Justice Ginsburg (13:18): But if Section 1 puts an entire category, even if you say it's a narrow category, outside the arbitration act entirely, it's exempt from the Federal Arbitration Act, then how can you use the arbitration act? The delegation clause would never come into play because agreements that fit the description, contracts of employment, they're outside the Federal Arbitration Act. That can't -- you can't use the Act to enforce any arbitration.

Justice Gorsuch (16:1): Before a court can do anything, issue an order under Section 4 compelling arbitration, that's what you want, is an order from the district court compelling arbitration, I would have thought it would have had to satisfy itself that it had the power to issue such an order. And Section 1 has this carve-out. And why isn't it more like a challenge to the delegation provision itself if you want to use Rent-A-Center as your authority, as I believe you do, rather than a challenge to the underlying contract? If we're going to make an analogy, I would have thought the analogy would have worked the other way. Help me. 

Chief Justice Roberts (18:19 and 24:12): But if the issue is does the Act apply at all, that seems to be on a different order of magnitude. And it seems quite another thing to say that the arbitrator gets to decide whether a court can decide -- compel arbitration at all…. I thought there was a lot of fighting over the question of whether a court or an arbitrator should decide the arbitrability in this case. I thought that was the first question presented. 

Justice Alito (46:6): Suppose you win on the issue of arbitrability, the court says “I'm going to decide whether the exemption applies,” but then you lose on the issue of the interpretation of the exemption, the court says “it doesn't apply to an independent contractor, Mr. Oliveira's an independent contractor; therefore, I'm going to order arbitration.” Would the arbitrator then be bound by the determination that he is an independent contractor for purposes of applying the Fair Labor Standards Act?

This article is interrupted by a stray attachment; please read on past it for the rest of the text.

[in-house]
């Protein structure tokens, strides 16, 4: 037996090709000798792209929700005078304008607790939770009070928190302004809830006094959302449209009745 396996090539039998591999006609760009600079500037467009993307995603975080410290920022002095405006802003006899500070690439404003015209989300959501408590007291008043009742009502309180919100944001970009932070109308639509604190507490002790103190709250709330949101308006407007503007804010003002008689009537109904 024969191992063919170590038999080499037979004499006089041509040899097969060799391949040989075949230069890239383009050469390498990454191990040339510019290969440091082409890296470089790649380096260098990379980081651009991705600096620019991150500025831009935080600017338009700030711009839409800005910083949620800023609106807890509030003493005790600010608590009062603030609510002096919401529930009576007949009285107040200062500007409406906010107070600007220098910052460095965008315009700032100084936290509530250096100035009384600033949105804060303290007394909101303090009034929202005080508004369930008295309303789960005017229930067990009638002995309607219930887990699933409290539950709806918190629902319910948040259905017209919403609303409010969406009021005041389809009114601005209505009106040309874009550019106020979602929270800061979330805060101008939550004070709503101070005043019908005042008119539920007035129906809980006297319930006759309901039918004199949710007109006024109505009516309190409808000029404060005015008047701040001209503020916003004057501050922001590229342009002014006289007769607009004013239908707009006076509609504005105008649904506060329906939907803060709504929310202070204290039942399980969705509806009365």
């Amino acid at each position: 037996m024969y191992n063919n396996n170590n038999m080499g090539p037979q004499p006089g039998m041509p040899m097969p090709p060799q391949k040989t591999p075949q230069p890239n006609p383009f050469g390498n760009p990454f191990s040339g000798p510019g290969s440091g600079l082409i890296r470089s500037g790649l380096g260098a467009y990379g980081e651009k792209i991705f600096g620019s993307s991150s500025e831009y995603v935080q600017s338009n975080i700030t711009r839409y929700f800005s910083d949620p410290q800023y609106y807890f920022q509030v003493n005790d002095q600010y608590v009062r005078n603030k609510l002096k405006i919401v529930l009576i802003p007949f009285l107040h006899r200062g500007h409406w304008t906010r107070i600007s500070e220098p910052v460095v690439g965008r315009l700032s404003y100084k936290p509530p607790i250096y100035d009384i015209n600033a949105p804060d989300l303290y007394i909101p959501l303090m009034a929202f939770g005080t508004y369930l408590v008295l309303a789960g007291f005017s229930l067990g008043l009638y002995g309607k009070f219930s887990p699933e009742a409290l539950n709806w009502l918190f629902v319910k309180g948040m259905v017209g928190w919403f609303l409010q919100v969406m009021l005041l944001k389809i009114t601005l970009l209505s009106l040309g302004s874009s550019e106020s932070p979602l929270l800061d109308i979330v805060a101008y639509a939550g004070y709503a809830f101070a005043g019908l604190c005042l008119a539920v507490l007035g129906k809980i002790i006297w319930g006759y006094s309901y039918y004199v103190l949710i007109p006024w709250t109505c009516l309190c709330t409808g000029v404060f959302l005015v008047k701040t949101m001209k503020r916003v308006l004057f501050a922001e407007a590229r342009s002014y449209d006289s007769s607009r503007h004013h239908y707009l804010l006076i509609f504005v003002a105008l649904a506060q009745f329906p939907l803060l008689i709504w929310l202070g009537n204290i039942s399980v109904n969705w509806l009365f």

Apparent Delegation Concession from New Prime’s Counsel    

Recall that SCOTUS jurisprudence holds that arbitrability issues are for courts unless there is “clear and unmistakable” evidence of delegation. The Justices’ questions on whether delegation extends to determining whether the FAA applies resulted in this interplay with New Prime’s attorney, Theodore J. Boutrous, Jr.:

Boutrous (14:11): But the main point I would like to make on this issue about delegation is we trust courts too. Our main concern about what the district court did originally was to -- to rule that correct -- first ruled correctly that contracts of -- this was not a contract of employment, so the -- that issue needed to be looked at. And -- but then the court said there would be discovery and then a trial to determine whether the exemption applied. And we respectfully submit that … if a court -- whoever decides this, an arbitrator or a court, it should be done based on the four corners of the contract and based on what the -- whether it's a contract of employment or an independent contractor agreement.

Chief Justice Roberts (18:19): But if the issue is does the Act apply at all, that seems to be on a different order of magnitude. And it seems quite another thing to say that the arbitrator gets to decide whether a court can decide – compel arbitration at all.

Boutrous (24:3): [A]s we've argued, that this falls within Rent-A-Center, maybe one step beyond, but if the Court were to rule that independent contractor agreements are not contracts of employment, but we need a court, either this Court or the district court to decide that, as I said, we trust courts too to make that determination. 

With Justice Kavanaugh Confirmed, Court will be at Full Strength for the Other Two Arbitration-Centric Cases this Month

As we reported in SAA 2018-32 (Aug. 22), oral arguments are set for Lamps Plus v. Varela, No. 17-988, and Sales v. Henry Schein, Inc., No. 17-1272, which will be heard back-to-back on October 29th. Now that Justice Kavanaugh has been confirmed by the Senate and sworn in, the Court will be at full strength for these arguments. Recall that we published two blog posts this summer on his arbitration-related cases, Supreme Court Nominee Kavanaugh Seems to be Pro-Arbitration (or so We Think), Part I, and Part II, which we think are worth perusing now that Justice Kavanaugh has joined the Court.

(ed: *We’re perceiving a clear majority holding in Oliveira’s favor on both issues. As for potential impact in the securities industry, see George Friedman’s July 3rd guest SAC blog post, SCOTUS Hits the Arbitration Certiorari Trifecta: What’s in Store for Financial Industry Arbitration? ***For a nice analysis of the oral argument, see the October 3rd SCOTUSBlog analysis by Ronald Mann, Esq., Argument analysis: Justices dubious about enforcing arbitration agreements for transportation workers. ***There are Amicus Briefs galore, which can be found at (SAC Ref. No. 2018-38-01)